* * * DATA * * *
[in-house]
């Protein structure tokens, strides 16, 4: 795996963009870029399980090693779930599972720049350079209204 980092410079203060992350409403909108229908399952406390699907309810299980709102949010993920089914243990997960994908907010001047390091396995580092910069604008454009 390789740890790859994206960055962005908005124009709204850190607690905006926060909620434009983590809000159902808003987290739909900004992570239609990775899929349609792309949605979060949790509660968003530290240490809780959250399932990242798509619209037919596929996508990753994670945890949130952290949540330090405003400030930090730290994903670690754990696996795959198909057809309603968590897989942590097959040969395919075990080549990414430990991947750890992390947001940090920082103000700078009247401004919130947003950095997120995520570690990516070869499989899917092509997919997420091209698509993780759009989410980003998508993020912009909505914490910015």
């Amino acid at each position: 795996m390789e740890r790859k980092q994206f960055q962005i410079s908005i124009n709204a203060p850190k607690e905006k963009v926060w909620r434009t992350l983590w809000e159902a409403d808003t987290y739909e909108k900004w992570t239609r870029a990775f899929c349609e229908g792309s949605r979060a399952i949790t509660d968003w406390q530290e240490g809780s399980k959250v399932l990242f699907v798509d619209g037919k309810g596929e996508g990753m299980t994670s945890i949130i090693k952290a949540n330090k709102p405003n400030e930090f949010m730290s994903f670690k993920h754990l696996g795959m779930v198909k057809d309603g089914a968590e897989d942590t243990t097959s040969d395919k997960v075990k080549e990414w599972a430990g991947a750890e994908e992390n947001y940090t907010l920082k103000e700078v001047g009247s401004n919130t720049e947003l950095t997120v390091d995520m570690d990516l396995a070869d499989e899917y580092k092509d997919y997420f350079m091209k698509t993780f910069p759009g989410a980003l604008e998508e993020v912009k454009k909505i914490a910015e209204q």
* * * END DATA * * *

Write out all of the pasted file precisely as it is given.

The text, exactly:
[in-house]
């Protein structure tokens, strides 16, 4: 795996963009870029399980090693779930599972720049350079209204 980092410079203060992350409403909108229908399952406390699907309810299980709102949010993920089914243990997960994908907010001047390091396995580092910069604008454009 390789740890790859994206960055962005908005124009709204850190607690905006926060909620434009983590809000159902808003987290739909900004992570239609990775899929349609792309949605979060949790509660968003530290240490809780959250399932990242798509619209037919596929996508990753994670945890949130952290949540330090405003400030930090730290994903670690754990696996795959198909057809309603968590897989942590097959040969395919075990080549990414430990991947750890992390947001940090920082103000700078009247401004919130947003950095997120995520570690990516070869499989899917092509997919997420091209698509993780759009989410980003998508993020912009909505914490910015």
């Amino acid at each position: 795996m390789e740890r790859k980092q994206f960055q962005i410079s908005i124009n709204a203060p850190k607690e905006k963009v926060w909620r434009t992350l983590w809000e159902a409403d808003t987290y739909e909108k900004w992570t239609r870029a990775f899929c349609e229908g792309s949605r979060a399952i949790t509660d968003w406390q530290e240490g809780s399980k959250v399932l990242f699907v798509d619209g037919k309810g596929e996508g990753m299980t994670s945890i949130i090693k952290a949540n330090k709102p405003n400030e930090f949010m730290s994903f670690k993920h754990l696996g795959m779930v198909k057809d309603g089914a968590e897989d942590t243990t097959s040969d395919k997960v075990k080549e990414w599972a430990g991947a750890e994908e992390n947001y940090t907010l920082k103000e700078v001047g009247s401004n919130t720049e947003l950095t997120v390091d995520m570690d990516l396995a070869d499989e899917y580092k092509d997919y997420f350079m091209k698509t993780f910069p759009g989410a980003l604008e998508e993020v912009k454009k909505i914490a910015e209204q």